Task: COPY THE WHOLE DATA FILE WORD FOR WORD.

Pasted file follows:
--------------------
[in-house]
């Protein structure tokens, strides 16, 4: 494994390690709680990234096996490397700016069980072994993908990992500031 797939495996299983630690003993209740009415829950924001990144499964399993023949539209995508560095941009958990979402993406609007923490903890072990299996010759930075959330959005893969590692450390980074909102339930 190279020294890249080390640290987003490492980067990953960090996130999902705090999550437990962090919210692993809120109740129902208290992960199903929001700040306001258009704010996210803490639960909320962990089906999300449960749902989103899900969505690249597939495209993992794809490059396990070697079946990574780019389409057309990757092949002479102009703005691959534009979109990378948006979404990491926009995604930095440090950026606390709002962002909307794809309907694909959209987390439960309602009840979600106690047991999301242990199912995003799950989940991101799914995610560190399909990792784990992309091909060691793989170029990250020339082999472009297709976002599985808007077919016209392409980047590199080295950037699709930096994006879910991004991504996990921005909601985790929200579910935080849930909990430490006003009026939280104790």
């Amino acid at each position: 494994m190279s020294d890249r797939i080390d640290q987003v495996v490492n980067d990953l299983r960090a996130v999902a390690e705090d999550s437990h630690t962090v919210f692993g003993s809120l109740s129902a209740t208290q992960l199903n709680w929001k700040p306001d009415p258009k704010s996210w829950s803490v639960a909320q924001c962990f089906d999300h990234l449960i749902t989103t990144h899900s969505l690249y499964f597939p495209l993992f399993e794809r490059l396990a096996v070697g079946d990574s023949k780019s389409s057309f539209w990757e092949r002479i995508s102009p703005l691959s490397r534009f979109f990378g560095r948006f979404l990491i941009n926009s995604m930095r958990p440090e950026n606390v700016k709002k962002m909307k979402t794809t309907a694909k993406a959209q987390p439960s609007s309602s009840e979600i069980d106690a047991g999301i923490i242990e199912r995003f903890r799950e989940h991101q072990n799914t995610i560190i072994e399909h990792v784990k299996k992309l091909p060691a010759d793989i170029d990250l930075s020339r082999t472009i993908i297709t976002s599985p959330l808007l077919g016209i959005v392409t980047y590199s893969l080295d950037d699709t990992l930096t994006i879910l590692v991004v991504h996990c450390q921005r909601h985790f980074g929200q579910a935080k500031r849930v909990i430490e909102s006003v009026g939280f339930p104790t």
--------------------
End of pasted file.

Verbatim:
[in-house]
């Protein structure tokens, strides 16, 4: 494994390690709680990234096996490397700016069980072994993908990992500031 797939495996299983630690003993209740009415829950924001990144499964399993023949539209995508560095941009958990979402993406609007923490903890072990299996010759930075959330959005893969590692450390980074909102339930 190279020294890249080390640290987003490492980067990953960090996130999902705090999550437990962090919210692993809120109740129902208290992960199903929001700040306001258009704010996210803490639960909320962990089906999300449960749902989103899900969505690249597939495209993992794809490059396990070697079946990574780019389409057309990757092949002479102009703005691959534009979109990378948006979404990491926009995604930095440090950026606390709002962002909307794809309907694909959209987390439960309602009840979600106690047991999301242990199912995003799950989940991101799914995610560190399909990792784990992309091909060691793989170029990250020339082999472009297709976002599985808007077919016209392409980047590199080295950037699709930096994006879910991004991504996990921005909601985790929200579910935080849930909990430490006003009026939280104790």
């Amino acid at each position: 494994m190279s020294d890249r797939i080390d640290q987003v495996v490492n980067d990953l299983r960090a996130v999902a390690e705090d999550s437990h630690t962090v919210f692993g003993s809120l109740s129902a209740t208290q992960l199903n709680w929001k700040p306001d009415p258009k704010s996210w829950s803490v639960a909320q924001c962990f089906d999300h990234l449960i749902t989103t990144h899900s969505l690249y499964f597939p495209l993992f399993e794809r490059l396990a096996v070697g079946d990574s023949k780019s389409s057309f539209w990757e092949r002479i995508s102009p703005l691959s490397r534009f979109f990378g560095r948006f979404l990491i941009n926009s995604m930095r958990p440090e950026n606390v700016k709002k962002m909307k979402t794809t309907a694909k993406a959209q987390p439960s609007s309602s009840e979600i069980d106690a047991g999301i923490i242990e199912r995003f903890r799950e989940h991101q072990n799914t995610i560190i072994e399909h990792v784990k299996k992309l091909p060691a010759d793989i170029d990250l930075s020339r082999t472009i993908i297709t976002s599985p959330l808007l077919g016209i959005v392409t980047y590199s893969l080295d950037d699709t990992l930096t994006i879910l590692v991004v991504h996990c450390q921005r909601h985790f980074g929200q579910a935080k500031r849930v909990i430490e909102s006003v009026g939280f339930p104790t």